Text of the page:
Caring for babies and young children is a rewarding and challenging career with many demanding responsibilities, as anyone with this experience will surely testify. This includes the often understated role of the nanny and we want to pay tribute to this professional role and the fantastic work that they do, caring for and educating those in their care. Parents and carers that are employing nannies express how truly valued, appreciated and greatly relied upon they are, in terms of the care and education of their young babies and children. Whilst some nannies will be newly qualified, others are experienced in specialist roles such as Maternity Nurse. Upon starting a career as a nanny it can be a difficult transition to suddenly find oneself with sole care of babies and young children, often living away from home and with little or certainly limited contact with their own friends and family. From personal care routines, wider family roles such as cooking and cleaning, curriculum involvement to play experiences, the expectations of the nanny have always been diverse. The role of professional bodies such as BAPN, the Association for professional Nannies, other reputable agencies, and organisations including Norland can play a vital role for Nannies and indeed for families, when establishing, maintaining and negotiating terms and conditions for the Nanny and many will promote social networks for nannies too.
BAPN states that: “A reputable agency will want to get it right for you first time and to make the recruitment process as smooth as possible. They should offer after placement support and advice regarding your legal obligations as an employer; contracts of employment; pensions; taxation and so on.”
An important feature of these professional bodies is to be able to support the continuous professional development (CPD) of the nanny during their career trajectory. Access to quality care and experiences in the early years is every child’s right, it is not a privilege or an entitlement and as The Nutbrown Review identified, qualifications held amongst the early years workforce influence such experience in both the short and long term for children.
Access to purposeful and manageable CPD is reportedly a challenge affecting the majority of employees across the early years workforce, as detailed in a recent Ceeda report. Level 2 Early Years Practitioners, Level 3 Early Years Educators and others in the sector often find it incredibly difficult to access CPD that is both accessible and manageable, and for those employed as nannies, this can be further complicated by working patterns, arrangements and accessibility. It is suggested that typically accessible CPD is developed with early years settings in mind. For example, criteria often requires team collaboration and evidence derived from working with groups of children or heavily demanding in curriculum engagement. CPD for nannies is potentially further hindered by factors such as availability and opportunity.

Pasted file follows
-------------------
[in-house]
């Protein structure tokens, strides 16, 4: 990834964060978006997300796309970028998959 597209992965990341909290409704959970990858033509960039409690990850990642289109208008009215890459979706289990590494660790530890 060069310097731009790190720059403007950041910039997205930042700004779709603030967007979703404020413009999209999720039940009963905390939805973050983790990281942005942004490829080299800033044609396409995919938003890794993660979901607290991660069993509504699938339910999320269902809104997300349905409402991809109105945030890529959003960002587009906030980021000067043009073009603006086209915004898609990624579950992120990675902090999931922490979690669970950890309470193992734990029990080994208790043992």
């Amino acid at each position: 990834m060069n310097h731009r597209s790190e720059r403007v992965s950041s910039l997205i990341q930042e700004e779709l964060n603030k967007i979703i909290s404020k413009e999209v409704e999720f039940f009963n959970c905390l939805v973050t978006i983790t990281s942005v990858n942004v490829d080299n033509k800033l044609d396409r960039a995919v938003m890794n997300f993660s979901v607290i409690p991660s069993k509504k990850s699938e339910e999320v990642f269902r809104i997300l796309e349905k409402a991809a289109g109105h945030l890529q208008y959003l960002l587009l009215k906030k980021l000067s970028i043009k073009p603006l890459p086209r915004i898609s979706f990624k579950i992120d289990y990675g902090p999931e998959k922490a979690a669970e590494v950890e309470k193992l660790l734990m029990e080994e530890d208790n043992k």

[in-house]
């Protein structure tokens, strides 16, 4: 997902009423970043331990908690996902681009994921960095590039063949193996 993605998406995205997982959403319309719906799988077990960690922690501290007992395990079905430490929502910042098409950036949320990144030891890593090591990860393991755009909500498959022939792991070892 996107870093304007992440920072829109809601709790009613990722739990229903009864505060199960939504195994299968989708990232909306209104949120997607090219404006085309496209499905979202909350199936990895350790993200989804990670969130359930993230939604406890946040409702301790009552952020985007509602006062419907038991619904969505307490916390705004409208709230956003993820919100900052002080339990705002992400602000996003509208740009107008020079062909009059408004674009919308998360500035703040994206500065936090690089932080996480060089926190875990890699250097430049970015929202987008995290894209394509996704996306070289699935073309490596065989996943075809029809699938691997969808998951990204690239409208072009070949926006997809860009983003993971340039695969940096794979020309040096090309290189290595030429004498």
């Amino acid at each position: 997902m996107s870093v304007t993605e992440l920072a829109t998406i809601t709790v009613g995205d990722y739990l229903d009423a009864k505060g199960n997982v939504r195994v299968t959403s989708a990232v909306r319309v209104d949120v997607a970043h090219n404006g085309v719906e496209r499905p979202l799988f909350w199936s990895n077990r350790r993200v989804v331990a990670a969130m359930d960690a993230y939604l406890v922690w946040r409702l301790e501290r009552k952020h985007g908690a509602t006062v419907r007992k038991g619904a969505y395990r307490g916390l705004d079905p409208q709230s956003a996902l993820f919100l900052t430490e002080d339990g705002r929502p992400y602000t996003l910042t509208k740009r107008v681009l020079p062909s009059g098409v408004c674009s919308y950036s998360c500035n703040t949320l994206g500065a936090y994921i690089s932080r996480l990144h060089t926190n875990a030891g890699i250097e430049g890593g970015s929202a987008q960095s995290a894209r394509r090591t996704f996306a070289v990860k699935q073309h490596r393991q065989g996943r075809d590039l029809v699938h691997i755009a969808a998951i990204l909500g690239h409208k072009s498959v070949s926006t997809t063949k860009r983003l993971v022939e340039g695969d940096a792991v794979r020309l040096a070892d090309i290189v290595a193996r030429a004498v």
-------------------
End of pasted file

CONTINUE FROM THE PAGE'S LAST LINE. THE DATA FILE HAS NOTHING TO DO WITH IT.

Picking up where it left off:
Nannies, as already discussed, are tremendously valued by parents and carers, they play an essential role within the early years workforce and yet the CPD to support their career progression is often limited and limiting in reality. The benefits of CPD and reflective practice are immediate, for the individual involved, the children and the sector as a whole. It would appear that limited and lacking provision for a vital group of the early years workforce may potentially prevent nannies from well-deserved career progression. Studying part time, juggling priorities and personal motivation can be hurdles enough with regard to CPD. On reflection, there is cause perhaps, for those responsible for providing a framework for career progression, to be reminded of the professional occupational role of the nanny, and to consider CPD provision as a serious omission, taking action through an inclusive offer that promotes progression across the whole workforce.
How can CACHE help nannies to access CPD?
Our heritage in learning and experience has earned us a reputation for excellence and leadership in care and education. Our continued dedication to those who care for children and young people means that our qualifications will continue to meet the needs of a modern workforce, including the role of nannies.
CACHE offers study programmes that can support the professional nanny by providing opportunities to develop their career and to specialise in areas of learning bespoke to their own professional needs and personal interests. There are qualifications from Level 1 to Level 5 of varying size and purpose and a range of topics including play, safeguarding, special educational needs, neuroscience, physical activity and nutrition and many more areas.
The following qualifications have been selected as useful and relevant to nannies, and will offer a very small insight into the wide and diverse range of programmes available:
NCFE CACHE Level 3 Award in Preparing to Work in Home Based Childcare (601/3527/X) - with a dedicated unit for Nannies
NCFE CACHE Level 3 Diploma for the Early Years Workforce (Early Years Educator) (601/2629/2) - with a recognised route taking into account prior learning achieved from the Level 3 Award in Preparing to Work in Home Based Childcare
Emergency Paediatric First Aid (M/615/3440/UNITCACHE) – this unit is for the learner to attain the knowledge and practical skills required to deal with a range of paediatric first aid situations.
We would like to take this opportunity to pay tribute to the contributions that Nannies continue to make to the early years workforce and for the positive difference that they make to the lives of babies, children and their families. A special thank you to BAPN for the opportunity to write this article.
Janet King, Sector Manager Education and Childcare for NCFE CACHE